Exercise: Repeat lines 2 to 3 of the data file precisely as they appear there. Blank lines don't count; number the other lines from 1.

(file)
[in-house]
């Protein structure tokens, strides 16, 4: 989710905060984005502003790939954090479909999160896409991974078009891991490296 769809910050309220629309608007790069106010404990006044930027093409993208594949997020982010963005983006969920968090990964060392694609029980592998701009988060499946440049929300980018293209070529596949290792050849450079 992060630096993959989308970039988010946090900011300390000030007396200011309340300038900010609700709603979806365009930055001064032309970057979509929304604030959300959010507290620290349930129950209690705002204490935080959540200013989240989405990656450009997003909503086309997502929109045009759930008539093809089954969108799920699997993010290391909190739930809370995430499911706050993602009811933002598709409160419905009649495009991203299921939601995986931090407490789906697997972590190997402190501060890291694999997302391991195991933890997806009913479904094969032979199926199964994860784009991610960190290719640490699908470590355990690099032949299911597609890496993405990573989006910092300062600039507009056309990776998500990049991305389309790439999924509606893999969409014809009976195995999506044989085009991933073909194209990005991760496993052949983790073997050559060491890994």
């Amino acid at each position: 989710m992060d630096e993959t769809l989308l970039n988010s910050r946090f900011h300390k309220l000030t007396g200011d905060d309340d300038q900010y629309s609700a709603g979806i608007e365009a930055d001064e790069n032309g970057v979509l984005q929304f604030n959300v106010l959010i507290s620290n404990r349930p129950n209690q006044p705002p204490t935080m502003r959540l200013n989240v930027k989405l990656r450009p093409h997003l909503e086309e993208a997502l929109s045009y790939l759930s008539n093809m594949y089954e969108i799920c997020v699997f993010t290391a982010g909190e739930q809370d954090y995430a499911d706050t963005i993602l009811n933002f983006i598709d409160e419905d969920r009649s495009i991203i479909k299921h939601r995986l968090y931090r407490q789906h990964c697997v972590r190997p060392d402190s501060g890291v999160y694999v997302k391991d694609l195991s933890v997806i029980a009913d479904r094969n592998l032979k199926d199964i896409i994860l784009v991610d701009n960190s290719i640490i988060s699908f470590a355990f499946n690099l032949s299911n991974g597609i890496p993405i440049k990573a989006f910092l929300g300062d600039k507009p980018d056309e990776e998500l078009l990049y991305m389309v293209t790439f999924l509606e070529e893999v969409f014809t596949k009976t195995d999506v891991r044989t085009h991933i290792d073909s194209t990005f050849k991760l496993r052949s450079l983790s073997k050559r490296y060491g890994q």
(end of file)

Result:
């Protein structure tokens, strides 16, 4: 989710905060984005502003790939954090479909999160896409991974078009891991490296 769809910050309220629309608007790069106010404990006044930027093409993208594949997020982010963005983006969920968090990964060392694609029980592998701009988060499946440049929300980018293209070529596949290792050849450079 992060630096993959989308970039988010946090900011300390000030007396200011309340300038900010609700709603979806365009930055001064032309970057979509929304604030959300959010507290620290349930129950209690705002204490935080959540200013989240989405990656450009997003909503086309997502929109045009759930008539093809089954969108799920699997993010290391909190739930809370995430499911706050993602009811933002598709409160419905009649495009991203299921939601995986931090407490789906697997972590190997402190501060890291694999997302391991195991933890997806009913479904094969032979199926199964994860784009991610960190290719640490699908470590355990690099032949299911597609890496993405990573989006910092300062600039507009056309990776998500990049991305389309790439999924509606893999969409014809009976195995999506044989085009991933073909194209990005991760496993052949983790073997050559060491890994």
């Amino acid at each position: 989710m992060d630096e993959t769809l989308l970039n988010s910050r946090f900011h300390k309220l000030t007396g200011d905060d309340d300038q900010y629309s609700a709603g979806i608007e365009a930055d001064e790069n032309g970057v979509l984005q929304f604030n959300v106010l959010i507290s620290n404990r349930p129950n209690q006044p705002p204490t935080m502003r959540l200013n989240v930027k989405l990656r450009p093409h997003l909503e086309e993208a997502l929109s045009y790939l759930s008539n093809m594949y089954e969108i799920c997020v699997f993010t290391a982010g909190e739930q809370d954090y995430a499911d706050t963005i993602l009811n933002f983006i598709d409160e419905d969920r009649s495009i991203i479909k299921h939601r995986l968090y931090r407490q789906h990964c697997v972590r190997p060392d402190s501060g890291v999160y694999v997302k391991d694609l195991s933890v997806i029980a009913d479904r094969n592998l032979k199926d199964i896409i994860l784009v991610d701009n960190s290719i640490i988060s699908f470590a355990f499946n690099l032949s299911n991974g597609i890496p993405i440049k990573a989006f910092l929300g300062d600039k507009p980018d056309e990776e998500l078009l990049y991305m389309v293209t790439f999924l509606e070529e893999v969409f014809t596949k009976t195995d999506v891991r044989t085009h991933i290792d073909s194209t990005f050849k991760l496993r052949s450079l983790s073997k050559r490296y060491g890994q």